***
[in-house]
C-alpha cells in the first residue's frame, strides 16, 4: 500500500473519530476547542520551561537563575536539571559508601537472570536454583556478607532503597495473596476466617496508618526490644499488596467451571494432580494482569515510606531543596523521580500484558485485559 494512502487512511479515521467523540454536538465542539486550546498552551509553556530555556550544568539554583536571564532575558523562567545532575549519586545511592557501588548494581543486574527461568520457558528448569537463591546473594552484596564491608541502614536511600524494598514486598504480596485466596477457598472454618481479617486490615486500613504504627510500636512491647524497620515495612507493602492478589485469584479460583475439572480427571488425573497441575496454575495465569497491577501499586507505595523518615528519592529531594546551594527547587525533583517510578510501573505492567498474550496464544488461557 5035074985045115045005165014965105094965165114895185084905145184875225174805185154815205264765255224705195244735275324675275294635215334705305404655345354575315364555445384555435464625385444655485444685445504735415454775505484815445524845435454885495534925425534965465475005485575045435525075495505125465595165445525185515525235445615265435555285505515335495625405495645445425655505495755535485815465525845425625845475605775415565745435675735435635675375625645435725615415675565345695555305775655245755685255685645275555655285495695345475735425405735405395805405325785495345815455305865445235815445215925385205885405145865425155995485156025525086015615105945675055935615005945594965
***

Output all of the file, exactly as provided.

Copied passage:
[in-house]
C-alpha cells in the first residue's frame, strides 16, 4: 500500500473519530476547542520551561537563575536539571559508601537472570536454583556478607532503597495473596476466617496508618526490644499488596467451571494432580494482569515510606531543596523521580500484558485485559 494512502487512511479515521467523540454536538465542539486550546498552551509553556530555556550544568539554583536571564532575558523562567545532575549519586545511592557501588548494581543486574527461568520457558528448569537463591546473594552484596564491608541502614536511600524494598514486598504480596485466596477457598472454618481479617486490615486500613504504627510500636512491647524497620515495612507493602492478589485469584479460583475439572480427571488425573497441575496454575495465569497491577501499586507505595523518615528519592529531594546551594527547587525533583517510578510501573505492567498474550496464544488461557 5035074985045115045005165014965105094965165114895185084905145184875225174805185154815205264765255224705195244735275324675275294635215334705305404655345354575315364555445384555435464625385444655485444685445504735415454775505484815445524845435454885495534925425534965465475005485575045435525075495505125465595165445525185515525235445615265435555285505515335495625405495645445425655505495755535485815465525845425625845475605775415565745435675735435635675375625645435725615415675565345695555305775655245755685255685645275555655285495695345475735425405735405395805405325785495345815455305865445235815445215925385205885405145865425155995485156025525086015615105945675055935615005945594965